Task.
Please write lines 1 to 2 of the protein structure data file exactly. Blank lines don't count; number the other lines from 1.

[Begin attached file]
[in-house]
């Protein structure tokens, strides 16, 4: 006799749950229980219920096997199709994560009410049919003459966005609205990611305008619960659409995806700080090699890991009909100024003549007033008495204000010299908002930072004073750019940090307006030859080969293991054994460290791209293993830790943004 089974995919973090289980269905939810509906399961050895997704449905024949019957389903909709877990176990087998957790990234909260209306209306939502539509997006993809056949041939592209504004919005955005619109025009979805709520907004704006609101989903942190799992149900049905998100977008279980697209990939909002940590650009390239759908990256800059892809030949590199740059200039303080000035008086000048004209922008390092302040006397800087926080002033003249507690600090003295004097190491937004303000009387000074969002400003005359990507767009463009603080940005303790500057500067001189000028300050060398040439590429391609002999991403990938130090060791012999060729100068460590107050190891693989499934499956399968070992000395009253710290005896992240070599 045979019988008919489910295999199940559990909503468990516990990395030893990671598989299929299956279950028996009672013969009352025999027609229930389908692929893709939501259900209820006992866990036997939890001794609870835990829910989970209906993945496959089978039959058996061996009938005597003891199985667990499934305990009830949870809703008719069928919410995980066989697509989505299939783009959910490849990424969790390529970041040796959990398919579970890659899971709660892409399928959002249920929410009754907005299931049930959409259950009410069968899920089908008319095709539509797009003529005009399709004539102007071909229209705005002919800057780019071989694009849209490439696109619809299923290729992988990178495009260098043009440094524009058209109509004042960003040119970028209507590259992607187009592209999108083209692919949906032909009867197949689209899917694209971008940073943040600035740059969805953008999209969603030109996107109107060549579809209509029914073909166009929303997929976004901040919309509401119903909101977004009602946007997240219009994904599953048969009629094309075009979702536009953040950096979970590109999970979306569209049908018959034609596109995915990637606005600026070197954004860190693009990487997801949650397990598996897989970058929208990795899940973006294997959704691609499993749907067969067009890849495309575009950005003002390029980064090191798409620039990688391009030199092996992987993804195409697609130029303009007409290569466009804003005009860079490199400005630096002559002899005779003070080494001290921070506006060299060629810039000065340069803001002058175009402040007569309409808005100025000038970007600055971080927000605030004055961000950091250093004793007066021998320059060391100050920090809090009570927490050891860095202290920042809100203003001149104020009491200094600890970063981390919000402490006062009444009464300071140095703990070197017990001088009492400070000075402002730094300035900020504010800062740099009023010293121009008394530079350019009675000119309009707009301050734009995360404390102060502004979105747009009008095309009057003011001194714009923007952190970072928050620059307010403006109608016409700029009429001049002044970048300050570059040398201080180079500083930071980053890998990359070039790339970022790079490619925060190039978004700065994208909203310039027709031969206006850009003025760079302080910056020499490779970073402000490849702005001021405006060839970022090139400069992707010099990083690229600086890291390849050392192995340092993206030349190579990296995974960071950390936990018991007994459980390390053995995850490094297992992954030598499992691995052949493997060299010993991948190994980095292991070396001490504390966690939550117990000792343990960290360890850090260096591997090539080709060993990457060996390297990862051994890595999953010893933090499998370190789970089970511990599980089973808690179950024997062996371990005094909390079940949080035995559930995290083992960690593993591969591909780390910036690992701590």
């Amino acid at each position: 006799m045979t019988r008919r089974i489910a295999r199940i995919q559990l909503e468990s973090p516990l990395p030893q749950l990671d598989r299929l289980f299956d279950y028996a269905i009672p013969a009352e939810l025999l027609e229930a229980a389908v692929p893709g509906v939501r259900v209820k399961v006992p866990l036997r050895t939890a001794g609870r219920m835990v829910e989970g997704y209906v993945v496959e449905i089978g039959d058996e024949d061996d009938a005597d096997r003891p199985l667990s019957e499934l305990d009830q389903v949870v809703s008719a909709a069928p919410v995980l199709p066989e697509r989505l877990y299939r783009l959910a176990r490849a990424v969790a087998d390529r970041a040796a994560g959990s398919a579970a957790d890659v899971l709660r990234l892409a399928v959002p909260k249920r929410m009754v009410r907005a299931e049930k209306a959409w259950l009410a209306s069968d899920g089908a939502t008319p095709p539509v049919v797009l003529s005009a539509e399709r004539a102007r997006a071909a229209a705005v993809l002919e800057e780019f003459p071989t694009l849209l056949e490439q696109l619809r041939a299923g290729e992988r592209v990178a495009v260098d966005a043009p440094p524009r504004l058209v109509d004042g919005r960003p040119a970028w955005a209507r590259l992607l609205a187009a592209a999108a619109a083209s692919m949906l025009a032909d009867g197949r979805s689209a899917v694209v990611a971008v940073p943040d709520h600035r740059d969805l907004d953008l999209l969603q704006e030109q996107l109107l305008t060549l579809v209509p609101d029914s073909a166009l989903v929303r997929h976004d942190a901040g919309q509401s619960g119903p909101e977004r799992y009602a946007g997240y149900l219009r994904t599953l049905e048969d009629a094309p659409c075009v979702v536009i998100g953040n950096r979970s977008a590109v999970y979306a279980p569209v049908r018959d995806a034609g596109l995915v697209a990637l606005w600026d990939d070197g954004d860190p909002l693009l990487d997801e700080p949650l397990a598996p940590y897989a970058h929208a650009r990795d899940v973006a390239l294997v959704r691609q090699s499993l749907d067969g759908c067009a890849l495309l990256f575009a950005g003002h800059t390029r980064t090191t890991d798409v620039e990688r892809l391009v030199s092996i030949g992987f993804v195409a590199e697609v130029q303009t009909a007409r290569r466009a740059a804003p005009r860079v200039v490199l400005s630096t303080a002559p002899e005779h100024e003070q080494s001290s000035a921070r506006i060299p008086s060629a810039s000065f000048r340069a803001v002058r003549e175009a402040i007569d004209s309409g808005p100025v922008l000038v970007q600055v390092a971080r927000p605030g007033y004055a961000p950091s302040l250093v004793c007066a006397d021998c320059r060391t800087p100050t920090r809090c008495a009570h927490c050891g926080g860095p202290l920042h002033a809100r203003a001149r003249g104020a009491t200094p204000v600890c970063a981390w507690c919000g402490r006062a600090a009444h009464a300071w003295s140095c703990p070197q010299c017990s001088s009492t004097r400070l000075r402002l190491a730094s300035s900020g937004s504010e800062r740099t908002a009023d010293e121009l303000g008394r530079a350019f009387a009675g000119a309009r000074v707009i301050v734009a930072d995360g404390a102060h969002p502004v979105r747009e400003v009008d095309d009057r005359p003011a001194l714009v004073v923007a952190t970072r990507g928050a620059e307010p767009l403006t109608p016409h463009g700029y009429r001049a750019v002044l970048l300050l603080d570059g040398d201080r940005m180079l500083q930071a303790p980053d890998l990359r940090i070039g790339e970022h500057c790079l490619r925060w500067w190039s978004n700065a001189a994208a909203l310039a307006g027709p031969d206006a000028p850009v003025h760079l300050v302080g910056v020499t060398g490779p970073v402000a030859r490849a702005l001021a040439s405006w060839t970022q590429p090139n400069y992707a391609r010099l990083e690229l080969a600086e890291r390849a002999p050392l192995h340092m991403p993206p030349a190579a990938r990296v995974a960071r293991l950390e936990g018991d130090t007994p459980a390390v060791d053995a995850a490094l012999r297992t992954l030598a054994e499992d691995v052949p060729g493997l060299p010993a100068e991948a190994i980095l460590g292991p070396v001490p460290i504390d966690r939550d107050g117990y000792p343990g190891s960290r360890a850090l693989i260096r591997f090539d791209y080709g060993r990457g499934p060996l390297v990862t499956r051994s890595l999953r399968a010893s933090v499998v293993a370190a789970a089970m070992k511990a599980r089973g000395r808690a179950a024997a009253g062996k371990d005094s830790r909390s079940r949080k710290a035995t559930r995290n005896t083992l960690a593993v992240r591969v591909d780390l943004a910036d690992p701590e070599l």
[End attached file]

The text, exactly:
[in-house]
């Protein structure tokens, strides 16, 4: 006799749950229980219920096997199709994560009410049919003459966005609205990611305008619960659409995806700080090699890991009909100024003549007033008495204000010299908002930072004073750019940090307006030859080969293991054994460290791209293993830790943004 089974995919973090289980269905939810509906399961050895997704449905024949019957389903909709877990176990087998957790990234909260209306209306939502539509997006993809056949041939592209504004919005955005619109025009979805709520907004704006609101989903942190799992149900049905998100977008279980697209990939909002940590650009390239759908990256800059892809030949590199740059200039303080000035008086000048004209922008390092302040006397800087926080002033003249507690600090003295004097190491937004303000009387000074969002400003005359990507767009463009603080940005303790500057500067001189000028300050060398040439590429391609002999991403990938130090060791012999060729100068460590107050190891693989499934499956399968070992000395009253710290005896992240070599 045979019988008919489910295999199940559990909503468990516990990395030893990671598989299929299956279950028996009672013969009352025999027609229930389908692929893709939501259900209820006992866990036997939890001794609870835990829910989970209906993945496959089978039959058996061996009938005597003891199985667990499934305990009830949870809703008719069928919410995980066989697509989505299939783009959910490849990424969790390529970041040796959990398919579970890659899971709660892409399928959002249920929410009754907005299931049930959409259950009410069968899920089908008319095709539509797009003529005009399709004539102007071909229209705005002919800057780019071989694009849209490439696109619809299923290729992988990178495009260098043009440094524009058209109509004042960003040119970028209507590259992607187009592209999108083209692919949906032909009867197949689209899917694209971008940073943040600035740059969805953008999209969603030109996107109107060549579809209509029914073909166009929303997929976004901040919309509401119903909101977004009602946007997240219009994904599953048969009629094309075009979702536009953040950096979970590109999970979306569209049908018959034609596109995915990637606005600026070197954004860190693009990487997801949650397990598996897989970058929208990795899940973006294997959704691609499993749907067969067009890849495309575009950005003002390029980064090191798409620039990688391009030199092996992987993804195409697609130029303009007409290569466009804003005009860079490199400005630096002559002899005779003070080494001290921070506006060299060629810039000065340069803001002058175009402040007569309409808005100025000038970007600055971080927000605030004055961000950091250093004793007066021998320059060391100050920090809090009570927490050891860095202290920042809100203003001149104020009491200094600890970063981390919000402490006062009444009464300071140095703990070197017990001088009492400070000075402002730094300035900020504010800062740099009023010293121009008394530079350019009675000119309009707009301050734009995360404390102060502004979105747009009008095309009057003011001194714009923007952190970072928050620059307010403006109608016409700029009429001049002044970048300050570059040398201080180079500083930071980053890998990359070039790339970022790079490619925060190039978004700065994208909203310039027709031969206006850009003025760079302080910056020499490779970073402000490849702005001021405006060839970022090139400069992707010099990083690229600086890291390849050392192995340092993206030349190579990296995974960071950390936990018991007994459980390390053995995850490094297992992954030598499992691995052949493997060299010993991948190994980095292991070396001490504390966690939550117990000792343990960290360890850090260096591997090539080709060993990457060996390297990862051994890595999953010893933090499998370190789970089970511990599980089973808690179950024997062996371990005094909390079940949080035995559930995290083992960690593993591969591909780390910036690992701590």